Day of Thanksgiving. How do Americans celebrate this holiday in Portugal? – International

The Thanksgiving holiday, or Thanksgiving, is one of the most popular dates in the United States, and this year is November 25 — although tradition has it that the anniversary always takes place on the fourth Thursday of November, ever since President Abraham Lincoln declared so in 1863.

But despite its importance in the United States, the date has practically no expression in Portugal. Except, of course, for the North Americans who reside in our country. This is the case of Merritt Murray, 26, currently volunteering in Portugal, who celebrates his first Thanksgiving outside the United States.

Bethany Shart, 38, emigrated to Portugal eight years ago and it was here that she built a family, and her daughters are already Portuguese and only celebrated Thanksgiving in the United States once.

MAGG spoke with the two North American women to understand how they continue to celebrate the day living in Portugal and what traditions they have maintained or adapted.

From Mississippi to Ramada

Merritt Murray is a native of Mississippi and came to Portugal alone in July this year. The pretext was the volunteer program carried out at the Greater Lisbon Christian Academy, an American Christian school where she teaches first and second cycle classes to children of different nationalities. this is the first Thanksgiving that passes in Portugal.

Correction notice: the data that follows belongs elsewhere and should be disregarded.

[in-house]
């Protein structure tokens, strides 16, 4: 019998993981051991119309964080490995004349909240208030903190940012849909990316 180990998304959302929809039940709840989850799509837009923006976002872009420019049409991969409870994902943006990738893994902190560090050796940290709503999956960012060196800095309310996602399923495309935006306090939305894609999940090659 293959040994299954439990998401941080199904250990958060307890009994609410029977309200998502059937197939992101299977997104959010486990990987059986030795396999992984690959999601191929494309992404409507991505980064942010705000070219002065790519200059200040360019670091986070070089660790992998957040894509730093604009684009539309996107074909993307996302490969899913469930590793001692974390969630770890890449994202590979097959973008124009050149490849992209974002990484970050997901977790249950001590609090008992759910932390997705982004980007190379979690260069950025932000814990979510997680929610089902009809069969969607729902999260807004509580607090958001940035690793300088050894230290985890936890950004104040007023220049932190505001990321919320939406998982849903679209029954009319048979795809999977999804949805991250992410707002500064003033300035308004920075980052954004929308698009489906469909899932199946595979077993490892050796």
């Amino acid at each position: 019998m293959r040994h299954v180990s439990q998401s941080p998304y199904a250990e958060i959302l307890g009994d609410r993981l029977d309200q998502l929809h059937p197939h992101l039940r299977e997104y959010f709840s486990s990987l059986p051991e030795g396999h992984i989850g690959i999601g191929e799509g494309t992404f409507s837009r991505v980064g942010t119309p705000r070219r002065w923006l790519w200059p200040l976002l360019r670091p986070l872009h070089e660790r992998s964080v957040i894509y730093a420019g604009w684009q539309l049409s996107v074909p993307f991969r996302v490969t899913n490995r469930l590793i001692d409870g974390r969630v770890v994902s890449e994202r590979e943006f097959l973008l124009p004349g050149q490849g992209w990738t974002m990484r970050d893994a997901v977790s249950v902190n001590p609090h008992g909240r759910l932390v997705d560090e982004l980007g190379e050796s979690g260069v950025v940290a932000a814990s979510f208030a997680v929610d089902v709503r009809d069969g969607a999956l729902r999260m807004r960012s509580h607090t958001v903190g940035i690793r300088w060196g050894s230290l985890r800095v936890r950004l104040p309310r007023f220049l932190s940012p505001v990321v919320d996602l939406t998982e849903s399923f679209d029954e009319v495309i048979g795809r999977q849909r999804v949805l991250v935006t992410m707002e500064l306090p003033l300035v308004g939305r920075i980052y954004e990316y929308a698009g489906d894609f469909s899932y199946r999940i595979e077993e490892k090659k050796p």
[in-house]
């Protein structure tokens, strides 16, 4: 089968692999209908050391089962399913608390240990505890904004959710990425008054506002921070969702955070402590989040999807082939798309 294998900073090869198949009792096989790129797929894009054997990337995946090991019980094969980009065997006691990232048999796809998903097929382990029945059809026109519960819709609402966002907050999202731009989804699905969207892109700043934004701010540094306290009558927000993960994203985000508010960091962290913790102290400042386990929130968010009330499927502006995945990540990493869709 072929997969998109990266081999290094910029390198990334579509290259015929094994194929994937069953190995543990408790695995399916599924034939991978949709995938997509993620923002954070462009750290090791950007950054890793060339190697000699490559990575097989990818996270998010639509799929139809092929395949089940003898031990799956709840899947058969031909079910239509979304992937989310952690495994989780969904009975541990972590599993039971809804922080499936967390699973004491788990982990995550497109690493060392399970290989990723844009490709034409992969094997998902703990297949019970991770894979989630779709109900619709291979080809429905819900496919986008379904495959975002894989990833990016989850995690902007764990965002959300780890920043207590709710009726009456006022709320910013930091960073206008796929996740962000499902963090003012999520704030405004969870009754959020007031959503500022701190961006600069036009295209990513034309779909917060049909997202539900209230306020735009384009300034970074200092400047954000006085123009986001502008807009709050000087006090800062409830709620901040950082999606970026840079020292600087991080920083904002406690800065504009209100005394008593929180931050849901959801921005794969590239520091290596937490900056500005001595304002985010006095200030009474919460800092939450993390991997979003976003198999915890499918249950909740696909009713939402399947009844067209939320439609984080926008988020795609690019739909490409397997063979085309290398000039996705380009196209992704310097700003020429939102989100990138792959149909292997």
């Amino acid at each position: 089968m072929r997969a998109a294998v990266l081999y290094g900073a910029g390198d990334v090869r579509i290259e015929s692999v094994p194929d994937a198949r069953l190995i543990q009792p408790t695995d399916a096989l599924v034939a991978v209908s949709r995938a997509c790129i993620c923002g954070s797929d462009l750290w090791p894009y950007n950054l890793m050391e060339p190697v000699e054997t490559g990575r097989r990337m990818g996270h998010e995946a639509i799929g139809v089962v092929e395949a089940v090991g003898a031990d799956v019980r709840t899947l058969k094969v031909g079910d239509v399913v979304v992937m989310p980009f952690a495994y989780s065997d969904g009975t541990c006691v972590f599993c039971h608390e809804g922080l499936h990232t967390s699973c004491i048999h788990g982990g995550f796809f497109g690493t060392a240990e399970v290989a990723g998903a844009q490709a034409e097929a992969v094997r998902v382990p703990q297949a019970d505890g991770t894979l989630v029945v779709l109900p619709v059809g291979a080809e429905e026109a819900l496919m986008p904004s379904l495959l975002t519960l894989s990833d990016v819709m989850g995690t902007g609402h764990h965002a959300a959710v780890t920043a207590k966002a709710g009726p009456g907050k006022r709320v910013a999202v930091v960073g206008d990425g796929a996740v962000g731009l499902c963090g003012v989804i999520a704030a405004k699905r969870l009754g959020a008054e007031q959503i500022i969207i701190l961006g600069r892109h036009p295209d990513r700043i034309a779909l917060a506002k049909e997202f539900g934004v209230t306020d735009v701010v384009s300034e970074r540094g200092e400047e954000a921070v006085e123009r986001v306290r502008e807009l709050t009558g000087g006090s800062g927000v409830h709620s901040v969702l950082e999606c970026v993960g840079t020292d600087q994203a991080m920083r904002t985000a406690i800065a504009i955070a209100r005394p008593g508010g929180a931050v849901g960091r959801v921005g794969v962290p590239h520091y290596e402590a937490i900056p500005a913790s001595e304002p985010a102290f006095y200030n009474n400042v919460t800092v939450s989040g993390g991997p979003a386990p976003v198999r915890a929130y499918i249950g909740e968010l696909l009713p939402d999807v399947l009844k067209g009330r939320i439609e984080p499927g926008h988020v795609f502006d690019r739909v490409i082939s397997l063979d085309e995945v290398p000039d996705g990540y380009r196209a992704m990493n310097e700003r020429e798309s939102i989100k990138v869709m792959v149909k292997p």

In the United States, Merritt graduated in Hospitality Management and worked in luxury hospitality. She has no official training in education to be a teacher, but this is not necessary in the project she is part of. “After the pandemic, it was difficult to be in this environment”, he says, referring to the hotel sector, which he ended up abandoning. “It’s a good break from my reality”, he confesses about the move to Portugal.

Passionate about Portugal, she came to the country for the first time in the summer of 2016, on an exchange program, to learn more about Portuguese culture, customs, language and religion. He participated in a basketball camp, where he made friends with several Portuguese people, and since then he has been returning to visit friends. “Sometimes it’s difficult to maintain friendships with an ocean separating us”, he vents, “but it’s not impossible”. At the moment, he is learning Portuguese with the help of a tutor, but he revealed to MAGG that he is still unable to have a conversation in this language.

Merritt explains that every American family has its own family traditions. Thanksgiving — sometimes they follow what is conventional to the letter, sometimes they adapt and create new ways to celebrate the day. Some play board games, others football. On this day, several football games (NFL, the National Football League, for example) are broadcast for sports fans.

Merritt’s mom loves creating memories in a fun way, so a few years ago she bought some funny Amazon t-shirts: each has a different dish. Thanksgiving. Since then, the tradition has held, and now every member of Merritt’s family proudly wears the t-shirt that reflects their favorite Thanksgiving dish on Thanksgiving Day. In Merritt’s case, it’s Mac ‘n Cheese. When he came to Portugal, he stuffed his life into four suitcases and, even so, he brought his t-shirt with him.

Thanksgiving

From left to right: father, sister-in-law, brother, adopted son, mother of Merritt and Merritt.

credits: Photograph courtesy of Merritt Murray